CBS's chief executive Les Moonves has resigned after six more women brought forward allegations of past sexual misconduct against the veteran television executive. Previously, six other women made allegations, resulting in an investigation at CBS.
Unlike in many instances at other employers in which alleged sexual harassers were protected by so-called "golden parachutes," however, these allegations may result in Moonves losing out on a substantial severance package. According to Reuters, Moonves was expected to receive $100 million in severance. Additionally, Moonves promised to make a $20-million donation to groups supporting the #MeToo movement and gender equality in the workplace.
CBS said that the whole $120 million will be put into a trust within 30 days and will remain there pending the outcome of the internal investigation against Moonves. The Associated Press, however, said that the $20 million donation will be made right away. Either way, Moonves himself could end up with nothing if the investigation finds wrongdoing on his part.
The newer allegations involve Moonves' conduct at previous jobs. For example, one woman claims that Moonves forced her to perform oral sex on him while he was an executive at Lorimar productions in the late 1980s. When she refused further advances, she says, Moonves froze her out of the company and ruined her career. Other women report past instances of unwanted touching and sexual assault, as well.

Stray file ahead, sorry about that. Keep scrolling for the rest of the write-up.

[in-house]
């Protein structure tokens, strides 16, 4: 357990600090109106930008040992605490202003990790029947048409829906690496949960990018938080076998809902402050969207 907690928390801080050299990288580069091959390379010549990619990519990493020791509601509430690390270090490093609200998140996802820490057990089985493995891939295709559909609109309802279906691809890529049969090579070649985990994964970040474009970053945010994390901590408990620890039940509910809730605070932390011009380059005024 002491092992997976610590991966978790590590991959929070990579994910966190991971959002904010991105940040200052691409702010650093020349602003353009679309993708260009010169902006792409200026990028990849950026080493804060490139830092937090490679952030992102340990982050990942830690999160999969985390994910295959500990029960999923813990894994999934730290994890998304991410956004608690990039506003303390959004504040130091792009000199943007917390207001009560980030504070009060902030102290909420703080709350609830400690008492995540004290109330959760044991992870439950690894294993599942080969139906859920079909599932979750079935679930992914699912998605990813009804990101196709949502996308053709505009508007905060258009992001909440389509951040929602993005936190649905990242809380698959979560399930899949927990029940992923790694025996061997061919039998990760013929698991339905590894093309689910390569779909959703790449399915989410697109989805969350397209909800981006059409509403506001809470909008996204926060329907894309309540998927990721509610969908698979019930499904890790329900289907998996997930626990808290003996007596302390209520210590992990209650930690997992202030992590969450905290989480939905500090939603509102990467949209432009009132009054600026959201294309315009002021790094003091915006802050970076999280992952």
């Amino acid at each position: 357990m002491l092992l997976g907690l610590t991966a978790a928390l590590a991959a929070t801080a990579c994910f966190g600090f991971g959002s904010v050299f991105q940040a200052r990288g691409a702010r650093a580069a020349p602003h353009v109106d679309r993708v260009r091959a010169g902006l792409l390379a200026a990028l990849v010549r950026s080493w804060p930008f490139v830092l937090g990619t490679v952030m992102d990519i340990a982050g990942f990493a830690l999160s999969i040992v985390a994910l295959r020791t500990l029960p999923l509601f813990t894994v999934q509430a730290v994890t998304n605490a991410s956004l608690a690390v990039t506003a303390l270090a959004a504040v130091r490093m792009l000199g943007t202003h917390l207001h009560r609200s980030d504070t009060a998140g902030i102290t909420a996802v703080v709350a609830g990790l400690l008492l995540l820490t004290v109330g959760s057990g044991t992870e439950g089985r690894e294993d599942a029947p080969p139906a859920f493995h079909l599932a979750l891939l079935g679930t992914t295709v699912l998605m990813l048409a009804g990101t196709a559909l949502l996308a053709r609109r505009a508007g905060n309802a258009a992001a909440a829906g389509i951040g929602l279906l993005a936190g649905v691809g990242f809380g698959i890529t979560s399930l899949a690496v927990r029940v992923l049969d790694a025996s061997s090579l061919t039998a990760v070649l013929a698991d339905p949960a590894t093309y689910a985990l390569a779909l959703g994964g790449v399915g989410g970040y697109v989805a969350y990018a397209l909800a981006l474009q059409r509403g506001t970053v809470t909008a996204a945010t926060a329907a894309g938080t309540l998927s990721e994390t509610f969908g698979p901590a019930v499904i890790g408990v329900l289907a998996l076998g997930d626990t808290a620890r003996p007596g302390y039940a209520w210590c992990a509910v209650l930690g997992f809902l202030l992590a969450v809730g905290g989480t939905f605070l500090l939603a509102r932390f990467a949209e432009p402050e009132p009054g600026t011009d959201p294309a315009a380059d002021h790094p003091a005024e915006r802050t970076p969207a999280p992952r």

Moonves has strenuously denied the allegations of illegality, stating that he had consensual relations with three of the women.
"I have never used my position to hinder the advancement or careers of women," he said in a statement. "In my 40 years of work, I have never before heard of such disturbing accusations. I can only surmise they are surfacing now for the first time, decades later, as part of a concerted effort by others to destroy my name, my reputation and my career. Anyone who knows me knows that the person described in this article is not me."
These allegations are indeed disturbing. In the past, those accused of sexual harassment and misconduct have often been given a pass because of the potential harm to their reputations and careers. Unfortunately, that has often left victims suffering not only from the effects of their experiences but also from reputational damage and even retaliation.
CBS has a chance to make a powerful statement by denying Moonves his massive severance package, if the investigation does not go in his favor. According to Reuters, the board will make a final decision before Jan. 31, with that decision subject to binding arbitration.